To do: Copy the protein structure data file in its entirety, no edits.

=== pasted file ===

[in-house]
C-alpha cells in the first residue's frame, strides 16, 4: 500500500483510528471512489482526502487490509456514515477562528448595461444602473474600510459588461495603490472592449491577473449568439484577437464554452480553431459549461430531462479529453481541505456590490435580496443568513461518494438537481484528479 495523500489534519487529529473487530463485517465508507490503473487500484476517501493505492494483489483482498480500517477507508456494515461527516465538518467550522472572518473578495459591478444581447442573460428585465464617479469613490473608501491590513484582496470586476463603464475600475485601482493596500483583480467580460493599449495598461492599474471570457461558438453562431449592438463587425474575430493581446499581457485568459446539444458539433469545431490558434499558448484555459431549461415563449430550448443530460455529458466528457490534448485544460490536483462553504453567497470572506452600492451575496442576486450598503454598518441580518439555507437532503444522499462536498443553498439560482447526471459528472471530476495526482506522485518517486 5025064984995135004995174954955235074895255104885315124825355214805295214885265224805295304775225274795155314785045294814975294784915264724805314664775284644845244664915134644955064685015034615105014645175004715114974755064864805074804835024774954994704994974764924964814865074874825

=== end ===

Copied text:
[in-house]
C-alpha cells in the first residue's frame, strides 16, 4: 500500500483510528471512489482526502487490509456514515477562528448595461444602473474600510459588461495603490472592449491577473449568439484577437464554452480553431459549461430531462479529453481541505456590490435580496443568513461518494438537481484528479 495523500489534519487529529473487530463485517465508507490503473487500484476517501493505492494483489483482498480500517477507508456494515461527516465538518467550522472572518473578495459591478444581447442573460428585465464617479469613490473608501491590513484582496470586476463603464475600475485601482493596500483583480467580460493599449495598461492599474471570457461558438453562431449592438463587425474575430493581446499581457485568459446539444458539433469545431490558434499558448484555459431549461415563449430550448443530460455529458466528457490534448485544460490536483462553504453567497470572506452600492451575496442576486450598503454598518441580518439555507437532503444522499462536498443553498439560482447526471459528472471530476495526482506522485518517486 5025064984995135004995174954955235074895255104885315124825355214805295214885265224805295304775225274795155314785045294814975294784915264724805314664775284644845244664915134644955064685015034615105014645175004715114974755064864805074804835024774954994704994974764924964814865074874825